Your logo is a visual representation of your brand — when people see it, they'll automatically assume it's attached to your company. However, there's a risk of other businesses using your exact logo or creating a similar one that consumers easily confuse with yours. This can significantly affect the public's perception of your brand, whether accidental or intentional. Registering your logo as a trademark can legally protect your business's reputation and intellectual property.
What Is a Trademark?
The answer is the intellectual property your business uses to denote a product, brand, or service:
Word or phrase
Combination of any of the above
Courts won't recognize just any old IP as trademarked — it has to be unique enough that people instantly recognize its association with your brand. Therefore, you can't claim ownership of generic or commonly used phrases.
It's also important to note that trademarking can include registering with the United States Patent and Trademark Office, but that is optional. Instead, just using your logo in an official capacity qualifies as trademarking. Many owners of unregistered logos utilize the trademark symbol to indicate ownership, but this isn't a legal requirement.
The one downside to not registering is the limited legal protection. Unregistered symbols only have protection within your service area; technically, a wholly different and unaffiliated company on the other side of the country can use your exact logo without repercussion. If you plan to stay local, this may be fine, but if you want to expand nationally or internationally, you'll need USPTO protections.
What Does a Trademark Do?
Formally trademarking a logo at the national level provides several benefits:
Prevention of bootleg imports
Recognition of ownership globally
Public notification of ownership
Ability to sue for infringement in federal court
Exclusive usage rights
Technically, these protections can't stop others from using your logo. However, registration gives you strong standing in court should another company claim they own the design.
Importance of Trademarking for Your Brand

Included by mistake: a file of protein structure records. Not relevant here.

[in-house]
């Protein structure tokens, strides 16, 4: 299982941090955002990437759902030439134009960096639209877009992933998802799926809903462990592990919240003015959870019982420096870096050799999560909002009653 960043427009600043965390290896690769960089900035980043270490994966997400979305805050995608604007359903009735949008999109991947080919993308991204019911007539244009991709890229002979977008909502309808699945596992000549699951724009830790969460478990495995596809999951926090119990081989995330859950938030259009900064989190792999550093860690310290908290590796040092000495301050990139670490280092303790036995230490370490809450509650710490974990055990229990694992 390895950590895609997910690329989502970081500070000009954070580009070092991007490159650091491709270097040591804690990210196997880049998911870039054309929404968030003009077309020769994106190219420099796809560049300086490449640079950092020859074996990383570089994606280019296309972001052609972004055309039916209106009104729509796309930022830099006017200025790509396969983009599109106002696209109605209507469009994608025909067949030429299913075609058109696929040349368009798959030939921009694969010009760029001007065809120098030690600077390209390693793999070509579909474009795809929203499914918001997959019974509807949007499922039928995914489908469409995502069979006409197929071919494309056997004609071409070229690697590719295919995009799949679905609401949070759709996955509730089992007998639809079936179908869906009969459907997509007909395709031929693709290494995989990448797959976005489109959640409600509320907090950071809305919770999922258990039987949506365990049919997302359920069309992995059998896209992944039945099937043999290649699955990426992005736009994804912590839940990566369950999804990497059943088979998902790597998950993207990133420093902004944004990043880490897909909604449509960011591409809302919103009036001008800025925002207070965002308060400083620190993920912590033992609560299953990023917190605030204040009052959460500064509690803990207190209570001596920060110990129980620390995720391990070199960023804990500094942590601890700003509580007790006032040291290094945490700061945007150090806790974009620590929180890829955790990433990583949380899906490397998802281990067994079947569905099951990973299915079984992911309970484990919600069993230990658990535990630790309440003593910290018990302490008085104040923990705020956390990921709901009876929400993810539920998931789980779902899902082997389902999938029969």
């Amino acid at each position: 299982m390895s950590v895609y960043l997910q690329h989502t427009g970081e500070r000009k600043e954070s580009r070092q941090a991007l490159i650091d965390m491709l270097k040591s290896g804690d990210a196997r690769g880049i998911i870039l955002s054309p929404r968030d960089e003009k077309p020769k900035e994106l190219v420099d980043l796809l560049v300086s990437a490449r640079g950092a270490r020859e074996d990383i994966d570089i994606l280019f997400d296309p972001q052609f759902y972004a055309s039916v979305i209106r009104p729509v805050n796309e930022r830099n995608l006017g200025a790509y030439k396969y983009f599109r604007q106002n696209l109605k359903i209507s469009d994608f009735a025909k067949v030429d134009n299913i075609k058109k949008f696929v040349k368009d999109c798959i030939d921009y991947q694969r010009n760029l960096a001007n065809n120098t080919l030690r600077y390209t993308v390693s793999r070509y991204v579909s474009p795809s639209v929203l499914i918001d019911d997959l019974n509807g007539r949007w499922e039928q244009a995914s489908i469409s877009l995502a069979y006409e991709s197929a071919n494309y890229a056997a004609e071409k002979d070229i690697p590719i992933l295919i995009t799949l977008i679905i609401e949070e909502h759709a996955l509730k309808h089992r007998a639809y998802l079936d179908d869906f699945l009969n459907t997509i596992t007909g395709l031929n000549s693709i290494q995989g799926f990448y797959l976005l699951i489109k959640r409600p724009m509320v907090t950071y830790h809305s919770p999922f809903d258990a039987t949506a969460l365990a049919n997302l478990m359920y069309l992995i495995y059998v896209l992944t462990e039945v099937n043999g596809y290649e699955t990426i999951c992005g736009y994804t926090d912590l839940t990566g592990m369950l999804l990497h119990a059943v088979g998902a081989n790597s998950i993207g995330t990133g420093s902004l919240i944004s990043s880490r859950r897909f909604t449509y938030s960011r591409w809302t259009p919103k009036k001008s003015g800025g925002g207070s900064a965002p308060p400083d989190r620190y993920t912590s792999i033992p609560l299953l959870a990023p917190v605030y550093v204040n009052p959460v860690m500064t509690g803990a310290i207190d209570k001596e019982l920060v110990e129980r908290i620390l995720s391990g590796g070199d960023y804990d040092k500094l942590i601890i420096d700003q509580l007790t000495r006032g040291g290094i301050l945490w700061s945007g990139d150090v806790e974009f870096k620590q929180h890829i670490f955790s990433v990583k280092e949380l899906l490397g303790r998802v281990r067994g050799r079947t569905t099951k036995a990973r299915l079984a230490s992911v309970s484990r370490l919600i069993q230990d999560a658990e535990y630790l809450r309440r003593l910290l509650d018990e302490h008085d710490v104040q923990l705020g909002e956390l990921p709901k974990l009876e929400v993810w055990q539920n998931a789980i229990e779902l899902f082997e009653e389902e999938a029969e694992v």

A logo, slogan, or symbol strongly associated with your brand builds consumer familiarity. Familiarity breeds trust, which in turn creates loyalty. Brand loyalty is essential for growing your company, as you can't expand your base if customers try your product once and then immediately pivot to a competitor.
Trademarking never expires as long as you continue to use the mark, allowing you to build an empire over generations. Many companies have done so by using a variation of the same logo for more than 100 years.
Consumers aren't the only ones who appreciate an established brand. Potential hires may seek out your company because they strongly identify with your brand or equate its recognizability with stability. By leveraging these associations, you can secure talent for your workforce.
Steps To Trademarking Your Logo
If owning your logo is enough for your purposes, the trademarking process is simple: Use it regularly in a lawful way, such as printing it on your product or packaging. Registering takes more time and money, as you'll need to complete this process:
Look through the USPTO's system to ensure there are no existing registrations for your business name and logo, including options that are incredibly similar.
Consult a lawyer or filing service to help you fill out the application.
Pay associated fees.
You can file your application online, making the process much easier than in years past. Once you submit your application, the USPTO will review the information to determine whether or not your mark qualifies for protection. On average, businesses receive a reply in nine months.
If the USPTO rejects your application, it will provide a reason. The following are the most common:
The mark is strictly ornamental.
The mark is only a surname.
The mark is solely descriptive.
The pronunciation, appearance, commercial impression, or meaning will likely be confused with an existing mark.
Things To Keep in Mind When Trademarking Your Brand's Logo
It's possible to lose protection if your mark enters the public lexicon as an adjective, noun, or verb. For example, many people use "Xerox" as a synonym for photocopying. While widespread knowledge of your brand is good, it can quickly become "generic" and no longer eligible for trademarking. Avoid using your mark this way in advertising and professional documents to combat this.
You can also deter the use of your mark by utilizing the registered symbol on official products. You can only use this symbol after the USPTO has approved your application. Until then, stick with TM.
Registering your mark sooner rather than later is better to avoid losing it to another business. If your brand doesn't appear when an applicant performs a trademark search in the USPTO's system, they may be able to file for names or logos you already use. Proving that you have the right to a mark can consume a lot of time and money, and you may lose anyway. Being proactive helps you avoid these issues and protect your brand.